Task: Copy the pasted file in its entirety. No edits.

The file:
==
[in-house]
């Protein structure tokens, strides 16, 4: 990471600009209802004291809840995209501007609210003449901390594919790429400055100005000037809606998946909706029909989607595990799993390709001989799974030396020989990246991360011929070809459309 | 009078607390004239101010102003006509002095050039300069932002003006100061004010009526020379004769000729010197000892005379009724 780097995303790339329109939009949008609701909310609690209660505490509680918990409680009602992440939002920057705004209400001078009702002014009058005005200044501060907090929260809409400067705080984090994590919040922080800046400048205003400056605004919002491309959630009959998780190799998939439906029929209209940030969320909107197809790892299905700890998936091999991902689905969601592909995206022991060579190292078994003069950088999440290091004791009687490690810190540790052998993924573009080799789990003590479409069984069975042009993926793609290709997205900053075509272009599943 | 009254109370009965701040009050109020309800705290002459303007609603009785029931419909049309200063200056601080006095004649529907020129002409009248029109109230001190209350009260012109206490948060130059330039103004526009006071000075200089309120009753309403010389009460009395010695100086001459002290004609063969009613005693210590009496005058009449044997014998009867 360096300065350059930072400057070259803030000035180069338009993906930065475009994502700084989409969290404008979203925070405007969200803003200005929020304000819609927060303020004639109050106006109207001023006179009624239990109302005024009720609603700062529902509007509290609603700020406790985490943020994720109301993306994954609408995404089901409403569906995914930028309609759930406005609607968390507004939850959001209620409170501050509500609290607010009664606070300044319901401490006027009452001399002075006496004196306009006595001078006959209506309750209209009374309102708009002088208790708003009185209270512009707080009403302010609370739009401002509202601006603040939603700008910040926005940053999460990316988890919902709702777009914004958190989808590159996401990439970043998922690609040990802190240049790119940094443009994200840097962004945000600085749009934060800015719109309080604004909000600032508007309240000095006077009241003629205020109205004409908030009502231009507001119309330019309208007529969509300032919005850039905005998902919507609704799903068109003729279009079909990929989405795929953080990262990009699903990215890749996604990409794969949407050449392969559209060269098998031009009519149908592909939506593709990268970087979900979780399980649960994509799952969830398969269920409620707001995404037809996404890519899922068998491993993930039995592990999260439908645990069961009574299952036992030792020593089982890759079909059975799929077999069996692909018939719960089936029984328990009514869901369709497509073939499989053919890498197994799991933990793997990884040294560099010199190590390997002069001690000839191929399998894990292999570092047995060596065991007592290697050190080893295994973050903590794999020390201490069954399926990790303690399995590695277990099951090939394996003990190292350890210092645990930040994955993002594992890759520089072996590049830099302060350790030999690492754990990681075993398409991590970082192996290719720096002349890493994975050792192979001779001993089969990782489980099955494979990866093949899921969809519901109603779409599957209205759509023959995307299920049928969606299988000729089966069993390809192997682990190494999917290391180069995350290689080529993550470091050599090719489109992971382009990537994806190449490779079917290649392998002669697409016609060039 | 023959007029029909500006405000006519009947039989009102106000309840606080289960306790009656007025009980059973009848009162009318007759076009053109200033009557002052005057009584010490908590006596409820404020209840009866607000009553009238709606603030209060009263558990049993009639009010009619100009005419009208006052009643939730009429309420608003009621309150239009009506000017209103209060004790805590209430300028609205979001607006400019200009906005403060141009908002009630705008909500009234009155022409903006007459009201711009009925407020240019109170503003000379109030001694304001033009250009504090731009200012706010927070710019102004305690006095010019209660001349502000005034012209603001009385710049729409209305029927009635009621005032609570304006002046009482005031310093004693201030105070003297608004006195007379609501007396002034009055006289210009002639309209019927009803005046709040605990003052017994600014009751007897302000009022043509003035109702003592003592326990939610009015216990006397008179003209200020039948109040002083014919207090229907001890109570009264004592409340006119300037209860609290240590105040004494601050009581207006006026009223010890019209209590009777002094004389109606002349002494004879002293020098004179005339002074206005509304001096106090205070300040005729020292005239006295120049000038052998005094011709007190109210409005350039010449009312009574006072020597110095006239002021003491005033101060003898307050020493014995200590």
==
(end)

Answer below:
[in-house]
């Protein structure tokens, strides 16, 4: 990471600009209802004291809840995209501007609210003449901390594919790429400055100005000037809606998946909706029909989607595990799993390709001989799974030396020989990246991360011929070809459309 | 009078607390004239101010102003006509002095050039300069932002003006100061004010009526020379004769000729010197000892005379009724 780097995303790339329109939009949008609701909310609690209660505490509680918990409680009602992440939002920057705004209400001078009702002014009058005005200044501060907090929260809409400067705080984090994590919040922080800046400048205003400056605004919002491309959630009959998780190799998939439906029929209209940030969320909107197809790892299905700890998936091999991902689905969601592909995206022991060579190292078994003069950088999440290091004791009687490690810190540790052998993924573009080799789990003590479409069984069975042009993926793609290709997205900053075509272009599943 | 009254109370009965701040009050109020309800705290002459303007609603009785029931419909049309200063200056601080006095004649529907020129002409009248029109109230001190209350009260012109206490948060130059330039103004526009006071000075200089309120009753309403010389009460009395010695100086001459002290004609063969009613005693210590009496005058009449044997014998009867 360096300065350059930072400057070259803030000035180069338009993906930065475009994502700084989409969290404008979203925070405007969200803003200005929020304000819609927060303020004639109050106006109207001023006179009624239990109302005024009720609603700062529902509007509290609603700020406790985490943020994720109301993306994954609408995404089901409403569906995914930028309609759930406005609607968390507004939850959001209620409170501050509500609290607010009664606070300044319901401490006027009452001399002075006496004196306009006595001078006959209506309750209209009374309102708009002088208790708003009185209270512009707080009403302010609370739009401002509202601006603040939603700008910040926005940053999460990316988890919902709702777009914004958190989808590159996401990439970043998922690609040990802190240049790119940094443009994200840097962004945000600085749009934060800015719109309080604004909000600032508007309240000095006077009241003629205020109205004409908030009502231009507001119309330019309208007529969509300032919005850039905005998902919507609704799903068109003729279009079909990929989405795929953080990262990009699903990215890749996604990409794969949407050449392969559209060269098998031009009519149908592909939506593709990268970087979900979780399980649960994509799952969830398969269920409620707001995404037809996404890519899922068998491993993930039995592990999260439908645990069961009574299952036992030792020593089982890759079909059975799929077999069996692909018939719960089936029984328990009514869901369709497509073939499989053919890498197994799991933990793997990884040294560099010199190590390997002069001690000839191929399998894990292999570092047995060596065991007592290697050190080893295994973050903590794999020390201490069954399926990790303690399995590695277990099951090939394996003990190292350890210092645990930040994955993002594992890759520089072996590049830099302060350790030999690492754990990681075993398409991590970082192996290719720096002349890493994975050792192979001779001993089969990782489980099955494979990866093949899921969809519901109603779409599957209205759509023959995307299920049928969606299988000729089966069993390809192997682990190494999917290391180069995350290689080529993550470091050599090719489109992971382009990537994806190449490779079917290649392998002669697409016609060039 | 023959007029029909500006405000006519009947039989009102106000309840606080289960306790009656007025009980059973009848009162009318007759076009053109200033009557002052005057009584010490908590006596409820404020209840009866607000009553009238709606603030209060009263558990049993009639009010009619100009005419009208006052009643939730009429309420608003009621309150239009009506000017209103209060004790805590209430300028609205979001607006400019200009906005403060141009908002009630705008909500009234009155022409903006007459009201711009009925407020240019109170503003000379109030001694304001033009250009504090731009200012706010927070710019102004305690006095010019209660001349502000005034012209603001009385710049729409209305029927009635009621005032609570304006002046009482005031310093004693201030105070003297608004006195007379609501007396002034009055006289210009002639309209019927009803005046709040605990003052017994600014009751007897302000009022043509003035109702003592003592326990939610009015216990006397008179003209200020039948109040002083014919207090229907001890109570009264004592409340006119300037209860609290240590105040004494601050009581207006006026009223010890019209209590009777002094004389109606002349002494004879002293020098004179005339002074206005509304001096106090205070300040005729020292005239006295120049000038052998005094011709007190109210409005350039010449009312009574006072020597110095006239002021003491005033101060003898307050020493014995200590």